Left at an orphanage and a near-death experience: Cher's unconventional life.

In 1982, Cher was starring in Broadway show Come Back to the Five and Dime, Jimmy Dean, Jimmy Dean when she noticed a man waiting for her at the stage door.

She figured he would give her a handshake. 

"I thought he was going to shake my hand, and he grabbed my arm and put it behind my back," she told The Guardian.

Watch: The wildest Met Gala looks of all time, because you know Cher's on the list. Post continues below video.

Video via Mamamia.

"He started pushing me down the alleyway, and he said: 'If you make a sound, I'll kill you.

"Two fans, who later became friends, saw something was wrong, and they started screaming and ran towards me, and he ran away."

Cher said she is far more hesitant to go out in public these days.

"I don't like going out now because everybody's got a camera and it's not safe. People rush you, and you don't know if they’re going to kill you or take your picture. Either way, I don't like it."

Every aspect of Cher's life has been played out in public - at least for the last 55 years.

Cher was born in 1946 to model and actress Georgia Holt and truck driver John Sarkisian. Her parents divorced when she was 10 months old, and Holt later married actor John Southall whom she had another daughter, Georganne.

Struggling financially, Holt briefly placed Cher in a Catholic orphanage where nuns urged her to place her daughter up for adoption.

"I heard the abortion story when I was a teenager," Cher said in a 2013 TV special, referring to the fact her mother had contemplated abortion after discovering she was pregnant at 20 years old. 

"The orphanage story has been a touchy one for my mum her whole life, and she didn't want to talk about it. I said, 'Mum, why didn't you just march in and take me?' She said, 'I didn't have the power. I didn't have any money or a job, and the church was so strong. I'd go see you every day and you'd be crying. You don't know what it was like.' It was harder for women then."


Cher and her mother in 2010. Image: Getty.

At 16, Cher dropped out of school and moved to Los Angeles with a friend.

In 1962, she met Sonny Bono when he was working for record producer Phil Spector - who offered Cher a job as his housekeeper.

Spector used her as a backup vocalist on many of his recordings, and produced her first single, 'Ringo, I Love You' under the name Bonnie Jo Mason.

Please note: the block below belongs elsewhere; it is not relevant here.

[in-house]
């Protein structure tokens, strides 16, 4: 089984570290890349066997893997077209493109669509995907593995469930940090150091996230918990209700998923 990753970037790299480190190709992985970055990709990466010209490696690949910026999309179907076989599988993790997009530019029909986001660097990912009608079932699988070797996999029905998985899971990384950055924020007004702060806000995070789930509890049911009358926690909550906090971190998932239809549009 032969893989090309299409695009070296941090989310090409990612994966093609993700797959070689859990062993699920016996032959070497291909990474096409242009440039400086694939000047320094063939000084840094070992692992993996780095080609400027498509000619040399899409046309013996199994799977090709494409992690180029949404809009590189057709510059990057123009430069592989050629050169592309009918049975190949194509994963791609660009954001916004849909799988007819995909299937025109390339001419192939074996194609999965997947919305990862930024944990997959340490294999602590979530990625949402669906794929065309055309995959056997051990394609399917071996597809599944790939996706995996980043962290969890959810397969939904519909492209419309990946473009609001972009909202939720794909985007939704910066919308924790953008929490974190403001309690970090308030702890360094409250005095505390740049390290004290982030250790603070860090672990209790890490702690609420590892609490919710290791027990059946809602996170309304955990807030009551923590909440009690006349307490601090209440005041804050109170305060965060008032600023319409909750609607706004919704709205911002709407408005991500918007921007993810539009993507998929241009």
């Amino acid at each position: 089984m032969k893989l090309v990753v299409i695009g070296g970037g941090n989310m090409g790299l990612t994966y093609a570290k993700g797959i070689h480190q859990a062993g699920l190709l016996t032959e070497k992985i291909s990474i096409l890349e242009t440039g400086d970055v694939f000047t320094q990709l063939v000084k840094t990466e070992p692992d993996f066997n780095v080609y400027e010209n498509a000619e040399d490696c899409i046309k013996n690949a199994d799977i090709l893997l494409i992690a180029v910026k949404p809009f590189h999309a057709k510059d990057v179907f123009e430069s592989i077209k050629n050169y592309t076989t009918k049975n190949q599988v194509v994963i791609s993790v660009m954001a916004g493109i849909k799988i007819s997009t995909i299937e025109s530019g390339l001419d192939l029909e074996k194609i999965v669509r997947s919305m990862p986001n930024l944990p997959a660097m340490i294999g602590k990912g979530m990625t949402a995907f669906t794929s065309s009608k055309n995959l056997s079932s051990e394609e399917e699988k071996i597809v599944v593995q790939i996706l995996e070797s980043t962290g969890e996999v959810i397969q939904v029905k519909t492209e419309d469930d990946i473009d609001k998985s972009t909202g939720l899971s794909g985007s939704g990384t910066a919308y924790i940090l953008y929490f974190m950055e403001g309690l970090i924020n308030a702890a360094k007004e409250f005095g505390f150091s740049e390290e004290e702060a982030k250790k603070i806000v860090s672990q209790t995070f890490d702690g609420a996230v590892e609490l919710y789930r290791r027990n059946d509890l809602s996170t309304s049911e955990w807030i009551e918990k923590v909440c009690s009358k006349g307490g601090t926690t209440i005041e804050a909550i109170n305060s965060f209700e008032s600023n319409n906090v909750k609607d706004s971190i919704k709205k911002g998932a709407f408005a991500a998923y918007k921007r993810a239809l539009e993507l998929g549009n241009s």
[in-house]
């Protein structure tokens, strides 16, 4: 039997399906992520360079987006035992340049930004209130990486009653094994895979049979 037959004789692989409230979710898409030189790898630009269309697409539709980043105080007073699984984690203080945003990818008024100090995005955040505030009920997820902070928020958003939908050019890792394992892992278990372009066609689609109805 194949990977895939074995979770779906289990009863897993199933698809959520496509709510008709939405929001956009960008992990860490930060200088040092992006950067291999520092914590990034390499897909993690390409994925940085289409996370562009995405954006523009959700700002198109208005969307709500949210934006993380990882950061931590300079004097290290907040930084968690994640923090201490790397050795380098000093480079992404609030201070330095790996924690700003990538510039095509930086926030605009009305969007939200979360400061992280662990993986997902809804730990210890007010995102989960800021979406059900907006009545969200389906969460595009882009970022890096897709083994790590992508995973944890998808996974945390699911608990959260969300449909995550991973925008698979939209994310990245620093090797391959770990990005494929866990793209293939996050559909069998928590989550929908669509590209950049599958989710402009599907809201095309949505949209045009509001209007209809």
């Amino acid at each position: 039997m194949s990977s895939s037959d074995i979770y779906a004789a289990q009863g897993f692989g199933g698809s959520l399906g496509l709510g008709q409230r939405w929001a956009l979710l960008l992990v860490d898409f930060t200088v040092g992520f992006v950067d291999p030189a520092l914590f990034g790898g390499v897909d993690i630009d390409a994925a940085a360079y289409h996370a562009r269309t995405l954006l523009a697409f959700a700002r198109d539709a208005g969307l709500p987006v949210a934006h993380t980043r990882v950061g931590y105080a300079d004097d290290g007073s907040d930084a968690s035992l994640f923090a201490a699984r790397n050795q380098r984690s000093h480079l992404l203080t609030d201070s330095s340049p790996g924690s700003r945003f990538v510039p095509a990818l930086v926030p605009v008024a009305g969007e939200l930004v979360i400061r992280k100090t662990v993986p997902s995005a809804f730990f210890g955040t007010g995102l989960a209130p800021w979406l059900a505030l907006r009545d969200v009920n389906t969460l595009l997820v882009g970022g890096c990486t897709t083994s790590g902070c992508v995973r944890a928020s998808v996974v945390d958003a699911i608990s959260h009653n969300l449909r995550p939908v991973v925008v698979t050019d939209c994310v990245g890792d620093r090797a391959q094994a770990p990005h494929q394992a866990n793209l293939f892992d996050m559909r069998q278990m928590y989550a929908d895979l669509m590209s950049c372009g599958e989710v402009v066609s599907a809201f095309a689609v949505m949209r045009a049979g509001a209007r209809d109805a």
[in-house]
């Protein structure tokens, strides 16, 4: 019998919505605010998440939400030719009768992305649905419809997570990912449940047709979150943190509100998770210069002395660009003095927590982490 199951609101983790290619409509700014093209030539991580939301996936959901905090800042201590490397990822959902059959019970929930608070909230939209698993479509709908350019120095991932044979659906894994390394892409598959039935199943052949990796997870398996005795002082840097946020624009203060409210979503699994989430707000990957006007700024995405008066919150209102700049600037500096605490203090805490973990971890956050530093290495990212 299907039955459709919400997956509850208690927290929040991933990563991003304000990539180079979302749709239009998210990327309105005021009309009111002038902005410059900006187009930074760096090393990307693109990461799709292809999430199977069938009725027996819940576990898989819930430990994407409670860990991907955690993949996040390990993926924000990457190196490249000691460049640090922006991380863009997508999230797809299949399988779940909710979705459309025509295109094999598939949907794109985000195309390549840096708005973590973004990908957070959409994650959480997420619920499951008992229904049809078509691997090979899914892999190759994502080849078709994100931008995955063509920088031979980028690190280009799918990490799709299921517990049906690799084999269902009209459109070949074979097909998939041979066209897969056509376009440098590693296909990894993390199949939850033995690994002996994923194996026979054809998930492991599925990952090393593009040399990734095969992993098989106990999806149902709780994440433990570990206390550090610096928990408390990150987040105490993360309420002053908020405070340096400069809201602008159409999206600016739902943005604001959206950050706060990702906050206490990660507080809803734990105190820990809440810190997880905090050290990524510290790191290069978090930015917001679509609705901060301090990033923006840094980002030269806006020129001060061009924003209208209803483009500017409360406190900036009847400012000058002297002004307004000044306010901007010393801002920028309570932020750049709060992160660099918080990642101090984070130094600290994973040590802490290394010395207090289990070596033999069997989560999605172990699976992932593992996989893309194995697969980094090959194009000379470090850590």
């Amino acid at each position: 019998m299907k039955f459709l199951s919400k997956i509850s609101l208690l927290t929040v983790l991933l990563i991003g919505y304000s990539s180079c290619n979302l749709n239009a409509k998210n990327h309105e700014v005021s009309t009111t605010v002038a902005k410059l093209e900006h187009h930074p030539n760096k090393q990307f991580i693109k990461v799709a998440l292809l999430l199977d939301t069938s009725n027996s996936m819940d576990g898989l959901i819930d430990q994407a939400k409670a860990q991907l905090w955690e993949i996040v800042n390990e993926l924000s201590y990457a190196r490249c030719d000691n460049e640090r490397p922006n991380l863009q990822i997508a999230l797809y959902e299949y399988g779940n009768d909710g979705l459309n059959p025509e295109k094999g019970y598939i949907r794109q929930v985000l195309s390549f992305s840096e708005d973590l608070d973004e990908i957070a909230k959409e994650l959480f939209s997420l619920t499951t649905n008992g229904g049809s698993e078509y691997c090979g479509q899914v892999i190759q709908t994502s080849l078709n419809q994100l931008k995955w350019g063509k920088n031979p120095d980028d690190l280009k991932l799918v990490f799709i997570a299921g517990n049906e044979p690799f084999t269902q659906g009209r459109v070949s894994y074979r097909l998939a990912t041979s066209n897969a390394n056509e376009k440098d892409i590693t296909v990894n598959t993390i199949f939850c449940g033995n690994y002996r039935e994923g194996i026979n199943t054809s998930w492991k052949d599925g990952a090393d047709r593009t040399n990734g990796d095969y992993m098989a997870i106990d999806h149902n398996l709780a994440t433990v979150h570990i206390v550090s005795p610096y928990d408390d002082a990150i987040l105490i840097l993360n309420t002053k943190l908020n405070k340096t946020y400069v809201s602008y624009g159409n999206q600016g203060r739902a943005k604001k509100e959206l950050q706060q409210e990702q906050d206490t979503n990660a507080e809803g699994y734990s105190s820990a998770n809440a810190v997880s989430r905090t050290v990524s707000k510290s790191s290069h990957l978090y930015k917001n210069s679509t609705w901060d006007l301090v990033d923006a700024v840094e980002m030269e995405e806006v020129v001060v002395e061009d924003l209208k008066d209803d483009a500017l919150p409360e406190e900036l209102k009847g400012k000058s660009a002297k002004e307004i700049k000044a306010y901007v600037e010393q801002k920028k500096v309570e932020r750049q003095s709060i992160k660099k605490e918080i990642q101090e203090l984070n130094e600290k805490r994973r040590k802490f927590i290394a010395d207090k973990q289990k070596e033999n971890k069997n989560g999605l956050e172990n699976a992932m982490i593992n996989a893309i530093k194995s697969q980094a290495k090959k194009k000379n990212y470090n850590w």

The song was rejected by many radio stations as they thought Cher's deep contralto vocals were a man's vocals and therefore believed it was a male singing a love song dedicated to the Beatles drummer Ringo Starr.

Cher and Sonny started a relationship. He'd initially encouraged her to become a solo artist, but she asked him to perform with her because she suffered from stage fright.

She released her debut solo album in 1965 - the same year she and Sonny released their singles 'Baby Don't Go' and 'I Got You Babe' and their album, Look at Us.

Sonny and Cher charted ten Billboard top 40 singles between 1965 and 1972, including five top-ten singles. At one point, they had five songs in the top 50 at the same time, a feat equaled only by the Beatles and Elvis Presley.


Image: Getty.

Simultaneously, Cher maintained a solo career.

But by the end of the 60s, their commercial success was wavering as their monogamous, sober lifestyles were increasingly unattractive to the youth of the time.

By 1971, they had two failed movies under their belt and desperate, created a nightclub routine in Las Vegas. Their onstage banter - which was mainly Cher heckling Sonny - was popular, and led TV executives signing them for The Sonny and Cher Comedy Hour.

By the following year, cracks began to show in their relationship. They both engaged in affairs, and at some points had different partners living with them.

 "The public still thinks we are married," Sonny wrote in his diary at the time, "[and] that's the way it has to be."

In February 1974, Sonny filed for separation. Cher then demanded a divorce, citing "involuntary servitude" as the reason.